I was seven when I fired a rifle for the first time. When the searing hot shell casing exited the gun, it became trapped between my arm and ribcage. I screamed for a minute straight, under the impression that I’d shot myself. My father—the same person who’d kept our family fed with guns— was the person who laughed and called me “chicken.” I think that memory has lingered because that was the definitive moment when I realized that guns—loaded or not, pointed at someone or not—were inherently threatening. This was a realization that I continued to have throughout adolescence; when my father’s tiny armory came to include several unnecessary sawed-off shot guns and an elephant gun, and again when my neighbors aimlessly fired into the air to scare mischievous kids off of their property.
I support moderate gun control because it’s 100% possible to keep your family fed with a weapon that is not a multiple round assault rifle. I also believe that gun abuse happens every day in less obvious, non-lethal ways.
Vanessa, Contributing Editor
Raised in Johannesburg, South Africa, Toronto, Canada, and Newton, Massachusetts
Currently living in Brooklyn, New York
At first I was going to write about how I have never ever seen a gun in real life, like outside of the movies or a museum or something. Actually I did write that, I wrote “I have never seen a gun in person in my life except in a museum” but almost immediately I realized that’s not true, not at all. Honestly I feel like that would be sort of impossible, living in America and all.
What I meant was that I’ve never seen guns in a casual social setting, never seen my peers go hunting, never seen my parents keep one hidden in our home, have been lucky and privileged enough never to see them used in a violent situation. I have never been handed a gun, have never shot a gun, have never wanted one or wanted to know what it was like to shoot one. I think I would faint if anyone ever gave me a gun, even just to hold. Guns scare me.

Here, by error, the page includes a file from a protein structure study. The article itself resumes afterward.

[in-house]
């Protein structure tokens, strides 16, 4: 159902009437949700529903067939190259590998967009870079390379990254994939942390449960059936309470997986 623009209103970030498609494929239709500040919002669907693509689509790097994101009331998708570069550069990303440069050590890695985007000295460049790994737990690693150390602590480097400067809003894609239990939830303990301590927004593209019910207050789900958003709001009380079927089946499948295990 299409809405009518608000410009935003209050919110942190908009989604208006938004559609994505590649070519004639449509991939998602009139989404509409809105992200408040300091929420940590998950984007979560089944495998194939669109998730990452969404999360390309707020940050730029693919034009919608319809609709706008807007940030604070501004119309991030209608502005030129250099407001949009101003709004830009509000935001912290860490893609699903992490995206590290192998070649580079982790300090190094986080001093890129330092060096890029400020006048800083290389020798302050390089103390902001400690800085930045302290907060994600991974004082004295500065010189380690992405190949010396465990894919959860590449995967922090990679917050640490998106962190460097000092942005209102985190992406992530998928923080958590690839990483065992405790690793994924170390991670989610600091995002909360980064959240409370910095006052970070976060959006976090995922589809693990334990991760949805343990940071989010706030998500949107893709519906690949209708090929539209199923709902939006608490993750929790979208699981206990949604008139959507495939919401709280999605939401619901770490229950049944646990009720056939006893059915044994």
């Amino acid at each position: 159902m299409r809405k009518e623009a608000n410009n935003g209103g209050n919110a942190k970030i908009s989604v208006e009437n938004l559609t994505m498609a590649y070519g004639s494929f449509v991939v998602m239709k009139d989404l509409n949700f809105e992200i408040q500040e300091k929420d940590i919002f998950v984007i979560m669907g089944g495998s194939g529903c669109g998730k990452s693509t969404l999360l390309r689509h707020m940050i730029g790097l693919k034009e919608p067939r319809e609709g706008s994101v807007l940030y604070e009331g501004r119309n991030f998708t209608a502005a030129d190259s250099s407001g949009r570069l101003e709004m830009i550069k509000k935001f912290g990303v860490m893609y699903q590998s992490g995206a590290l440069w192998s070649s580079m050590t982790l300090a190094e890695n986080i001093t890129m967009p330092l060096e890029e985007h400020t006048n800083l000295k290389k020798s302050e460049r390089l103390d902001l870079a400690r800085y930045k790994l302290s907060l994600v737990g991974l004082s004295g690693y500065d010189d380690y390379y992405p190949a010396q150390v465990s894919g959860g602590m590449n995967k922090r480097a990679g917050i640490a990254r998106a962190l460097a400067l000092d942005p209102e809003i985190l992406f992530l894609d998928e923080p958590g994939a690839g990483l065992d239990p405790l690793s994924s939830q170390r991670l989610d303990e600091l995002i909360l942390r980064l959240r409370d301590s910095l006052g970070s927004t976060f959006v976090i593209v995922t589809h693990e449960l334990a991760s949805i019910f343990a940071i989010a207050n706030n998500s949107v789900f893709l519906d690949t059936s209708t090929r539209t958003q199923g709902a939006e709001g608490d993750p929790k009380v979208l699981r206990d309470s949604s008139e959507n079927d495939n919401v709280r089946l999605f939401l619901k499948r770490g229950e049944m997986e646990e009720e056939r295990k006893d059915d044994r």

It’s not like I thought the policemen were gonna start shooting me, and I know guns don’t just float in the air and fire themselves, but the idea of being so close to a thing that is designed to kill a living being was so scary.
I live in New York City now and I see guns in police holsters all the time. I feel particularly afraid when I’m on a subway with a group of policemen/women because the idea that there is this machine that kills people in a small enclosed space with me and that anyone could just take it and use it to harm lots of people and we’d have no where to go and there’d be nothing we could do is really terrifying. Once on my way home from the Met my friend Jess and I got on a subway train with 40+ policemen — I think there had been a parade of some sort and they had been patrolling — and I just sat frozen, so scared, trying to count how many guns were on the train with me at that moment. It’s not like I thought the policemen were gonna start shooting me, and I know guns don’t just float in the air and fire themselves, but the idea of being so close to a thing that is designed to kill a living being was so scary.
Maybe I inherited my gun-phobia from my mom. She didn’t let my brother and I play with toy guns when we were little and she didn’t like me watching violent TV shows, and to clarify, I don’t think that’s a bad thing. She believes that guns are the downfall of modern civilization. Both my parents are South African and grew up in South Africa but neither ever owned a gun even though it is somewhat normal to have one there. I texted my mom last night to double check this fact — “You and dad never owned a gun when we lived in South Africa, right?” — and she responded immediately: “Are you my child?! NO, NO, NO, NO, NO.”